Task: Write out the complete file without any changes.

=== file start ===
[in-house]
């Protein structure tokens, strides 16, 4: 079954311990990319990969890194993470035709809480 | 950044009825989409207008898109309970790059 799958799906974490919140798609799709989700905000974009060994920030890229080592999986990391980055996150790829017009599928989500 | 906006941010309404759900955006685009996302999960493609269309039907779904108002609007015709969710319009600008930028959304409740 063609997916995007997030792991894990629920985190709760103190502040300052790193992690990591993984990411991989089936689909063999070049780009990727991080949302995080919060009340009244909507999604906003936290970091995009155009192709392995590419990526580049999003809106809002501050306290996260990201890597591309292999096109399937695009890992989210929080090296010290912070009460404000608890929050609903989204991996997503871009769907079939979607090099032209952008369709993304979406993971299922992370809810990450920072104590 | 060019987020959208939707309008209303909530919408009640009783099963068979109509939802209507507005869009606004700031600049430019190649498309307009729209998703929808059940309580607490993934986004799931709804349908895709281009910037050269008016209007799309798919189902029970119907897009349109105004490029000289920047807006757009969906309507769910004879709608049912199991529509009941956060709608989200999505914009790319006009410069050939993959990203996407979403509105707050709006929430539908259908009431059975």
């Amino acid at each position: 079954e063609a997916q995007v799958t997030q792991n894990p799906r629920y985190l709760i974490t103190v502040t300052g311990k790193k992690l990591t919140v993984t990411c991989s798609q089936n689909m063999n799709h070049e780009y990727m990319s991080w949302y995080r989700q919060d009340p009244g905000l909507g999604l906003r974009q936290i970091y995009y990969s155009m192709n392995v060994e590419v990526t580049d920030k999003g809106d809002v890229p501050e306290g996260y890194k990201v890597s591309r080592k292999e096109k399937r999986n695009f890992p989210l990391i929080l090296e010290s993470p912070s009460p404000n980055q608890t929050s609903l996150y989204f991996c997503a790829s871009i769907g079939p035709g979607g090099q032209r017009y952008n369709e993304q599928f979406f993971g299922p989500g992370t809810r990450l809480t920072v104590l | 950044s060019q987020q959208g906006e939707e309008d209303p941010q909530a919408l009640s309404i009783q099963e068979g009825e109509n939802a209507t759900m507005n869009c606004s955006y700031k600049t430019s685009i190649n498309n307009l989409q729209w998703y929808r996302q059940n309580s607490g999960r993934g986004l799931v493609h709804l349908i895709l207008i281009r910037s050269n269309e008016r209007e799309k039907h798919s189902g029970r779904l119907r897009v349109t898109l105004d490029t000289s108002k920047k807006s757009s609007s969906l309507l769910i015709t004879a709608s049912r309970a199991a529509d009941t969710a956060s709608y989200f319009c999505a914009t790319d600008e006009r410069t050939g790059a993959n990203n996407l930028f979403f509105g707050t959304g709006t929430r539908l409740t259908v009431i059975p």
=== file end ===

[in-house]
């Protein structure tokens, strides 16, 4: 079954311990990319990969890194993470035709809480 | 950044009825989409207008898109309970790059 799958799906974490919140798609799709989700905000974009060994920030890229080592999986990391980055996150790829017009599928989500 | 906006941010309404759900955006685009996302999960493609269309039907779904108002609007015709969710319009600008930028959304409740 063609997916995007997030792991894990629920985190709760103190502040300052790193992690990591993984990411991989089936689909063999070049780009990727991080949302995080919060009340009244909507999604906003936290970091995009155009192709392995590419990526580049999003809106809002501050306290996260990201890597591309292999096109399937695009890992989210929080090296010290912070009460404000608890929050609903989204991996997503871009769907079939979607090099032209952008369709993304979406993971299922992370809810990450920072104590 | 060019987020959208939707309008209303909530919408009640009783099963068979109509939802209507507005869009606004700031600049430019190649498309307009729209998703929808059940309580607490993934986004799931709804349908895709281009910037050269008016209007799309798919189902029970119907897009349109105004490029000289920047807006757009969906309507769910004879709608049912199991529509009941956060709608989200999505914009790319006009410069050939993959990203996407979403509105707050709006929430539908259908009431059975």
């Amino acid at each position: 079954e063609a997916q995007v799958t997030q792991n894990p799906r629920y985190l709760i974490t103190v502040t300052g311990k790193k992690l990591t919140v993984t990411c991989s798609q089936n689909m063999n799709h070049e780009y990727m990319s991080w949302y995080r989700q919060d009340p009244g905000l909507g999604l906003r974009q936290i970091y995009y990969s155009m192709n392995v060994e590419v990526t580049d920030k999003g809106d809002v890229p501050e306290g996260y890194k990201v890597s591309r080592k292999e096109k399937r999986n695009f890992p989210l990391i929080l090296e010290s993470p912070s009460p404000n980055q608890t929050s609903l996150y989204f991996c997503a790829s871009i769907g079939p035709g979607g090099q032209r017009y952008n369709e993304q599928f979406f993971g299922p989500g992370t809810r990450l809480t920072v104590l | 950044s060019q987020q959208g906006e939707e309008d209303p941010q909530a919408l009640s309404i009783q099963e068979g009825e109509n939802a209507t759900m507005n869009c606004s955006y700031k600049t430019s685009i190649n498309n307009l989409q729209w998703y929808r996302q059940n309580s607490g999960r993934g986004l799931v493609h709804l349908i895709l207008i281009r910037s050269n269309e008016r209007e799309k039907h798919s189902g029970r779904l119907r897009v349109t898109l105004d490029t000289s108002k920047k807006s757009s609007s969906l309507l769910i015709t004879a709608s049912r309970a199991a529509d009941t969710a956060s709608y989200f319009c999505a914009t790319d600008e006009r410069t050939g790059a993959n990203n996407l930028f979403f509105g707050t959304g709006t929430r539908l409740t259908v009431i059975p």